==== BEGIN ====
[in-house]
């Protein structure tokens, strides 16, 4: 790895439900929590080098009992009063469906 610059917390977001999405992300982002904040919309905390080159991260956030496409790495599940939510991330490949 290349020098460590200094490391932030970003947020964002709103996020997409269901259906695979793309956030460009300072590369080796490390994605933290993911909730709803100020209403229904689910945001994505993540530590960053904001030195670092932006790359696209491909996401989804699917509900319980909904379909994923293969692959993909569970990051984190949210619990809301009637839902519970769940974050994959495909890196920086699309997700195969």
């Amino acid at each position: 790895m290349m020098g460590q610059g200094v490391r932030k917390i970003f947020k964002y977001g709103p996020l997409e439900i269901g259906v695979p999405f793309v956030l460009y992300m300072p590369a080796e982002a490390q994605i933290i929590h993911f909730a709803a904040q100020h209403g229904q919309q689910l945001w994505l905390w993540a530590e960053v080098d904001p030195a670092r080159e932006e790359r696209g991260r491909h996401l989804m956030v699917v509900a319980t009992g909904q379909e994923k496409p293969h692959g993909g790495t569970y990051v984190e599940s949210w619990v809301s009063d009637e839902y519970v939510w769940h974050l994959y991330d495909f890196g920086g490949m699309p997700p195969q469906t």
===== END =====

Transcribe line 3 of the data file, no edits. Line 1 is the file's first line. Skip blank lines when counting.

């Amino acid at each position: 790895m290349m020098g460590q610059g200094v490391r932030k917390i970003f947020k964002y977001g709103p996020l997409e439900i269901g259906v695979p999405f793309v956030l460009y992300m300072p590369a080796e982002a490390q994605i933290i929590h993911f909730a709803a904040q100020h209403g229904q919309q689910l945001w994505l905390w993540a530590e960053v080098d904001p030195a670092r080159e932006e790359r696209g991260r491909h996401l989804m956030v699917v509900a319980t009992g909904q379909e994923k496409p293969h692959g993909g790495t569970y990051v984190e599940s949210w619990v809301s009063d009637e839902y519970v939510w769940h974050l994959y991330d495909f890196g920086g490949m699309p997700p195969q469906t």